As if the AP and the Administration weren’t already enjoying a contentious relationship, today it details the Administration’s use of second, secret emails.
Some of President Barack Obama’s political appointees, including the secretary for Health and Human Services, are using secret government email accounts they say are necessary to prevent their inboxes from being overwhelmed with unwanted messages, according to a review by The Associated Press.
The scope of using the secret accounts across government remains a mystery: Most U.S. agencies have failed to turn over lists of political appointees’ email addresses, which the AP sought under the Freedom of Information Act more than three months ago. The Labor Department initially asked the AP to pay more than $1 million for its email addresses.
[...]Google can’t find any reference on the Internet to the secret address for HHS Secretary Kathleen Sebelius. Congressional oversight committees told the AP they were unfamiliar with the non-public government addresses identified so far by the AP.
Ten agencies have not yet turned over lists of email addresses, including the Environmental Protection Agency; the Pentagon; and the departments of Veterans Affairs, Transportation, Treasury, Justice, Housing and Urban Development, Homeland Security, Commerce and Agriculture. All have said they are working on a response to the AP.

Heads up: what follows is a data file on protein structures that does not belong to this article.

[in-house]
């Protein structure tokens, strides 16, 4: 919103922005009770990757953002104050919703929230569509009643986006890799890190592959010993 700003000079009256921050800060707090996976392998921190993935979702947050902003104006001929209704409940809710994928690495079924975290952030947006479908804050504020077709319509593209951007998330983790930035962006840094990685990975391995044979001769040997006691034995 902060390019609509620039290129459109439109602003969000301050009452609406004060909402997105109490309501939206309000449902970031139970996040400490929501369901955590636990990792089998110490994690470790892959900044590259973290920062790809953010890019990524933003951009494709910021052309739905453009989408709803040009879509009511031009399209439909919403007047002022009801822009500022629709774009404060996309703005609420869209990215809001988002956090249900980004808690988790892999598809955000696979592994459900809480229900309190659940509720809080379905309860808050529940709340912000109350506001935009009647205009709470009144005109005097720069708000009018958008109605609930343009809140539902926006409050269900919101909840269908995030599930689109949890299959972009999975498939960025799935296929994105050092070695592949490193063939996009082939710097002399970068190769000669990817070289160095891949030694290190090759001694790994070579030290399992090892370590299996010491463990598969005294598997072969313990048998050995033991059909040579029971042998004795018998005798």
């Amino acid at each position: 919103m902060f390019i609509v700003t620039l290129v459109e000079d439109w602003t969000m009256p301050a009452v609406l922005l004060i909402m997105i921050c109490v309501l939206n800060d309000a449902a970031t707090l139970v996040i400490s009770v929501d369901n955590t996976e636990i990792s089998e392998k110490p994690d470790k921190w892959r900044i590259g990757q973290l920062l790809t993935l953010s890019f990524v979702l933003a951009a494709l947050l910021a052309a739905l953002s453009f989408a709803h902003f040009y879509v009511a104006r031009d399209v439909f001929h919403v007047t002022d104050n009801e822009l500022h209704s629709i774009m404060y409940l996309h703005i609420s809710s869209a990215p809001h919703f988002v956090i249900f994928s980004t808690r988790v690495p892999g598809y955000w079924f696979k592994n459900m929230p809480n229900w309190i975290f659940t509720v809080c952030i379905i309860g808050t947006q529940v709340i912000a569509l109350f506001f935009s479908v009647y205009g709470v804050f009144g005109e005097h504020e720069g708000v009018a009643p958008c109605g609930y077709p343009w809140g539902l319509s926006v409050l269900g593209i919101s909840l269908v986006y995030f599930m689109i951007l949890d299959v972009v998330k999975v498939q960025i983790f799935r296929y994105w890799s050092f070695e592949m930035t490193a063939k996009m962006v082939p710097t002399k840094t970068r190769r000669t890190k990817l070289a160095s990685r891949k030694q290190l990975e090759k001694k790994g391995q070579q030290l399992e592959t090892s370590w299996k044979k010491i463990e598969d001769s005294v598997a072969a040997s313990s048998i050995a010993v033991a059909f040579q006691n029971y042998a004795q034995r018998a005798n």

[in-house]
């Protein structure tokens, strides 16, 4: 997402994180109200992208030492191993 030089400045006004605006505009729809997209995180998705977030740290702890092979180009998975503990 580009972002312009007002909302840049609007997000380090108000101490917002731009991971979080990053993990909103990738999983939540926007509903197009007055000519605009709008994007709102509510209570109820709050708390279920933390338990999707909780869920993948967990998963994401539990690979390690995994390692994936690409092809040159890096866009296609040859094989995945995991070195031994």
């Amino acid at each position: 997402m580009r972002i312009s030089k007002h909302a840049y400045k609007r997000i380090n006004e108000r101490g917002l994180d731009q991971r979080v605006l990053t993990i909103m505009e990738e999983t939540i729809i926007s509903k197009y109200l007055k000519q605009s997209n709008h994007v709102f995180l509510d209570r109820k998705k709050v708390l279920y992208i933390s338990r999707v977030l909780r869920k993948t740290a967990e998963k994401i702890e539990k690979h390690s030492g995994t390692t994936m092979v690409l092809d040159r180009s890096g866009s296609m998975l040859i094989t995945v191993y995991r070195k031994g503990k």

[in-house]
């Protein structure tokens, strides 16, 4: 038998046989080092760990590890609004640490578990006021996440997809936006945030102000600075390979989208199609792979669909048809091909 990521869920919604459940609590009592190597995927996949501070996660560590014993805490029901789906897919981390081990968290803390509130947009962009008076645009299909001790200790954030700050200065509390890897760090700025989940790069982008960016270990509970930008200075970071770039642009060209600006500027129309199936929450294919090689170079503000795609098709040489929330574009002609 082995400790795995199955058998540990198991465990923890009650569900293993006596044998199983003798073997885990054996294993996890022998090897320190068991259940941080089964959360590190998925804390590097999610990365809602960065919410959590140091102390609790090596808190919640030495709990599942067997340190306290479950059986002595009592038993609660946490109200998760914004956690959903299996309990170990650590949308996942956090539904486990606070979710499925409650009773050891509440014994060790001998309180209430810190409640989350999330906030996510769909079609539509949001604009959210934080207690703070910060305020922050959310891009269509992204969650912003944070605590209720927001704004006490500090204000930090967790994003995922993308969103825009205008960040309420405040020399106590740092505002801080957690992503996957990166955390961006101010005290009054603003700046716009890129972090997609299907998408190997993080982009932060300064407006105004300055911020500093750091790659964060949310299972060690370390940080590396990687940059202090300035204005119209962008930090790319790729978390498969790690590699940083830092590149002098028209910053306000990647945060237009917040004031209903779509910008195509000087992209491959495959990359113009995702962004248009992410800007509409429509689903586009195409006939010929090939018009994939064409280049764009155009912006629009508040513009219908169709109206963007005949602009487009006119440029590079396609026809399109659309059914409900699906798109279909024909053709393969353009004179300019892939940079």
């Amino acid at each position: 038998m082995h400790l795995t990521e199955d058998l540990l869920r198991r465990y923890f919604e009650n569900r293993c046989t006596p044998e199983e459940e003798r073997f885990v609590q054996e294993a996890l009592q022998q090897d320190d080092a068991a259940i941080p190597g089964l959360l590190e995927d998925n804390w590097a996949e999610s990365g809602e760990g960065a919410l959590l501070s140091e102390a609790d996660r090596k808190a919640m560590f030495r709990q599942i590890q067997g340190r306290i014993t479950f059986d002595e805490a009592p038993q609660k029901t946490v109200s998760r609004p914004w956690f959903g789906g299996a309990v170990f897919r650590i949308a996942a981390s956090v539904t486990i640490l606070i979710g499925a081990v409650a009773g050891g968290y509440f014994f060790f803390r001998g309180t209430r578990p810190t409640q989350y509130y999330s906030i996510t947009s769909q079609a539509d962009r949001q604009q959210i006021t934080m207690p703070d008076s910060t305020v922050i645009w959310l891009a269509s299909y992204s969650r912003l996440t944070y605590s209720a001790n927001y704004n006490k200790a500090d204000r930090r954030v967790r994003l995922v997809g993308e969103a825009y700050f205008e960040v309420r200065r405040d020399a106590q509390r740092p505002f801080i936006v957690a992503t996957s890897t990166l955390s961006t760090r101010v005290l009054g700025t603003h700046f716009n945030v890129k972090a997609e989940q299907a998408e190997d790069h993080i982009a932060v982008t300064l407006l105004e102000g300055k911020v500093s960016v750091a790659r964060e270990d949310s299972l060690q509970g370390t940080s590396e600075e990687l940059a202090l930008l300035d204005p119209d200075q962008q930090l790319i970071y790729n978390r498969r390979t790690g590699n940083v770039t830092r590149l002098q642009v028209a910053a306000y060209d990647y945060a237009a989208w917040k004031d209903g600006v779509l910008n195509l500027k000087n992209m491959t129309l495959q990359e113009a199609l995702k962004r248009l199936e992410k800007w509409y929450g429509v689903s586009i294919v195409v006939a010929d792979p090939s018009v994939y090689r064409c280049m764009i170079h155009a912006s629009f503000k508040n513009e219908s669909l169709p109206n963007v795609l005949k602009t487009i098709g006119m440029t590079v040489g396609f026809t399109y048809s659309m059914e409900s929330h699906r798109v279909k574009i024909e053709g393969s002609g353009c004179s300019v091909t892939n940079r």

Now, the Administration claims people are doing this just to cut down on clutter in their email boxes. But thus far, it appears that the second emails aren’t being turned over under FOIAs or, if they are, aren’t being identified as belonging to the principal.
And so we move into another chapter of the Executive Branch hiding or deleting emails to avoid transparency, which of course goes back to Poppy Bush’s efforts to hide PROFS notesas part of the Iran-Contra coverup. The National Security Archive’s timeline, of course, misses the several efforts under the Bush Administration to either delete massive amounts of emails, particularly those from sensitive days of the CIA Leak Investigation, and the political staff’s use of RNC email addresses to take emails entirely out of Presidential Records Act retention.
This is getting tiresome: We’re going on five presidential administrations now that have played games with emails, a tedious series of efforts to avoid transparency.
Maybe it’s time for Congress to put some real teeth onto laws requiring the President to retain such records?
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